In today’s market, it is imperative to be knowledgeable and have an edge over the competition. ACI members have it…they are engaged, informed, and stay up to date by taking advantage of benefits that ACI membership provides them.
Read more about membership
Become an ACI Member
Founded in 1904 and headquartered in Farmington Hills, Michigan, USA, the American Concrete Institute is a leading authority and resource worldwide for the development, dissemination, and adoption of its consensus-based standards, technical resources, educational programs, and proven expertise for individuals and organizations involved in concrete design, construction, and materials, who share a commitment to pursuing the best use of concrete.
American Concrete Institute
38800 Country Club Dr.
Farmington Hills, MI
Feedback via Email
Home > Publications > International Concrete Abstracts Portal
The International Concrete Abstracts Portal is an ACI led collaboration with leading technical organizations from within the international concrete industry and offers the most comprehensive collection of published concrete abstracts.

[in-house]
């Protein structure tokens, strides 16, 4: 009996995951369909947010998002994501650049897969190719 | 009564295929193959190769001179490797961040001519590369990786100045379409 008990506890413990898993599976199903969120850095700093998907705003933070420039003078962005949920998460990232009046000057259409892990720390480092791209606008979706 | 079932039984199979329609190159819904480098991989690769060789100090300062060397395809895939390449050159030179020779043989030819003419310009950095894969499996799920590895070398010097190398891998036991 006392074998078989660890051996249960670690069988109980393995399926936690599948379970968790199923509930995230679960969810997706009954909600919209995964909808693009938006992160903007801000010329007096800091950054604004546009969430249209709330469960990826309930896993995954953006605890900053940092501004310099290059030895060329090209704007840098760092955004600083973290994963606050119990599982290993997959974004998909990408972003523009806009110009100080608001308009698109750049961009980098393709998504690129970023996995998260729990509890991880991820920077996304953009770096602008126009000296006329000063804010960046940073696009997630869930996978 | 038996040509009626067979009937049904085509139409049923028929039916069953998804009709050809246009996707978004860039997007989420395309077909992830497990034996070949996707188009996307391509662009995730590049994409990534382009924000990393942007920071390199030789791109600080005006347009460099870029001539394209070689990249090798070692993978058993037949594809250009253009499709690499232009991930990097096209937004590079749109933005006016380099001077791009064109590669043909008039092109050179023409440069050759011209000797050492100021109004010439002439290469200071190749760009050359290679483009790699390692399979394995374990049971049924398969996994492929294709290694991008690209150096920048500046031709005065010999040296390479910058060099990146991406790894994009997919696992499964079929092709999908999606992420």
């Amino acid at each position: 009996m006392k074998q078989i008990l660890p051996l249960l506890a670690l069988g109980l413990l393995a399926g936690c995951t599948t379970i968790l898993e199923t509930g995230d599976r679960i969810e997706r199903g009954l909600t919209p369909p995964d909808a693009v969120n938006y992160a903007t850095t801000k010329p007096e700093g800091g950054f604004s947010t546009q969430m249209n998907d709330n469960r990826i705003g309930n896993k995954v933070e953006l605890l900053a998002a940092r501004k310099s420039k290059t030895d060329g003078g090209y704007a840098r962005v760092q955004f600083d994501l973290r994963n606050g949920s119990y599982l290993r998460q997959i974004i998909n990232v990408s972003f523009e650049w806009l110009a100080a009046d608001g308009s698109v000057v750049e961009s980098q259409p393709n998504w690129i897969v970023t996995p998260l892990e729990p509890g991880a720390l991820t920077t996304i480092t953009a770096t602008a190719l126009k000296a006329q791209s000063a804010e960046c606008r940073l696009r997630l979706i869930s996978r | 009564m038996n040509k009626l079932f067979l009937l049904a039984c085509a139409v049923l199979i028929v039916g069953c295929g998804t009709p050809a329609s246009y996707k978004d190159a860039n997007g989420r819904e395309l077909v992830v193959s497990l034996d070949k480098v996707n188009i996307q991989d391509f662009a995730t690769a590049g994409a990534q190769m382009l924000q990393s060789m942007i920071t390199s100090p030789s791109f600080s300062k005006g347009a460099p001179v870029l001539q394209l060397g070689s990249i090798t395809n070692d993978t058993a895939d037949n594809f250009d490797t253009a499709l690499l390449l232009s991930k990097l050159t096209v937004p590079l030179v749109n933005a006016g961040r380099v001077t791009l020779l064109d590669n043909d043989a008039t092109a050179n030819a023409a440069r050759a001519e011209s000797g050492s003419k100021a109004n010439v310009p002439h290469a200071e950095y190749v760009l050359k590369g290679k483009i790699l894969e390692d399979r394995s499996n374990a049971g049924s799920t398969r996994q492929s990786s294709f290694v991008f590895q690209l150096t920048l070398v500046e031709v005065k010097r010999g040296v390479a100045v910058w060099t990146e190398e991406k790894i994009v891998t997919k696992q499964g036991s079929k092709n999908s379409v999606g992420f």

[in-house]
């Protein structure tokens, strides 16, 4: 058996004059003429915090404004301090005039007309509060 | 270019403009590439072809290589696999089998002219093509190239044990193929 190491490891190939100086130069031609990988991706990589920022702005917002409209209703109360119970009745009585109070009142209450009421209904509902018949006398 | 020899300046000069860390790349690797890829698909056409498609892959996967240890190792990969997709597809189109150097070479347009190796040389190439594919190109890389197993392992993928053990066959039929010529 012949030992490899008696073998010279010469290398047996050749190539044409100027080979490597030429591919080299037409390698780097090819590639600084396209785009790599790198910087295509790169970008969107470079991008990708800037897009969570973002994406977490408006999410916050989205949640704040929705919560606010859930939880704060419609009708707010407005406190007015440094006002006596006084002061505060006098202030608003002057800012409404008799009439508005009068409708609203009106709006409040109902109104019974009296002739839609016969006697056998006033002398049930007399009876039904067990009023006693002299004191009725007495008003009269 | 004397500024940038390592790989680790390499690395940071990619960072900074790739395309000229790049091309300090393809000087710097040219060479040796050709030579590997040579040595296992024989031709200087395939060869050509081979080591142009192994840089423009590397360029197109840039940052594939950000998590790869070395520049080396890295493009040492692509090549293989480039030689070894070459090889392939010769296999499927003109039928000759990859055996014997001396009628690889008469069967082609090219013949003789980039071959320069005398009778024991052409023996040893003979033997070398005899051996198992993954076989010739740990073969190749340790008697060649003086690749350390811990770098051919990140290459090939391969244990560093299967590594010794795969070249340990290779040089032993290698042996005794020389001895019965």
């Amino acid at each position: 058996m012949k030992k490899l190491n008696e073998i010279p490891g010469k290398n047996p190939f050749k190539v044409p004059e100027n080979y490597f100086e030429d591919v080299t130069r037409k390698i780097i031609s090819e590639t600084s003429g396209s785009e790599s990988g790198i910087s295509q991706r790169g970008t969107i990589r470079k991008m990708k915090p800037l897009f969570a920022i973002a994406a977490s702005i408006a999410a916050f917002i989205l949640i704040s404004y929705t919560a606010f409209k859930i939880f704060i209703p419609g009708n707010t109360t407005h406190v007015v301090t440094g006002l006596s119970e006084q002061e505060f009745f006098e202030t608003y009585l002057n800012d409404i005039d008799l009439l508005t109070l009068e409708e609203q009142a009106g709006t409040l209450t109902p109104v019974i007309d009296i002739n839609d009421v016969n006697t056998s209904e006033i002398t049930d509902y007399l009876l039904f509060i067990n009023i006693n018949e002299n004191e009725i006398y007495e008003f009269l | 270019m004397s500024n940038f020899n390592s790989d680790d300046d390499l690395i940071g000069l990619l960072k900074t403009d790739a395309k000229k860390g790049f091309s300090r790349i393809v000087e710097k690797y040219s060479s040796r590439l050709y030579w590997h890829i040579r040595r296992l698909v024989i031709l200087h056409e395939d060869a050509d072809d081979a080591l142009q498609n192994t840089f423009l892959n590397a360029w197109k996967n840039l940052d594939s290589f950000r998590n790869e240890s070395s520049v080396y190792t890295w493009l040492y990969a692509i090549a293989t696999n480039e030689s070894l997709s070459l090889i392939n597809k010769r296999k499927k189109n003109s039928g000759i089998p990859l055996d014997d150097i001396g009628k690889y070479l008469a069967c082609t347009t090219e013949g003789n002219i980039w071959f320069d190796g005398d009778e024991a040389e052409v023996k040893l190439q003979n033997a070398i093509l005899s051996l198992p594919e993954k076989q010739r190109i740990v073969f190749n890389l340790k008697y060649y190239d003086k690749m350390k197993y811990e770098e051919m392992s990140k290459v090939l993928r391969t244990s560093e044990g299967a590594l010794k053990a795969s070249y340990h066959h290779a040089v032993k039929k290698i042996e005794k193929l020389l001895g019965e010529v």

Title: Immobilization of Wastes by Metakaolin-Blended Cements
Author(s): J. Pera, E. Bonnin and M. Chabannet
Publication: Special Publication
Appears on pages(s): 997-1006
Keywords: blended cement; fly ash; latex; leaching; metakaolin; mortar.
Abstract:Metakaolin-blended cements were used to stabilize two kinds of wastes: municipal incinerator fly ash and latex waste coming from the carpet industry. The physical and chemical properties of wastes were investigated and mortars containing these wastes were cast. A blended cement containing 20 % metakaolin was utilized to immobilize the incinerator fly ash which was introduced as a sand substitute in mortars. Leaching tests and microstructural investigations were carried out as well as mechanical tests. The results obtained show that metakaolin plays a beneficial effect in the stabilization of chlorides contained in such fly ash. Cements containing from 10 to 30 % metakaolin were used to cast mortars, in which latex was introduced as a sand substitute. Metakaolin reacted with the calcite contained in the latex and the C3A of portland cement to form carboaluminate. Leaching tests showed a good immobilization of this waste.
Click here to become an online Journal subscriber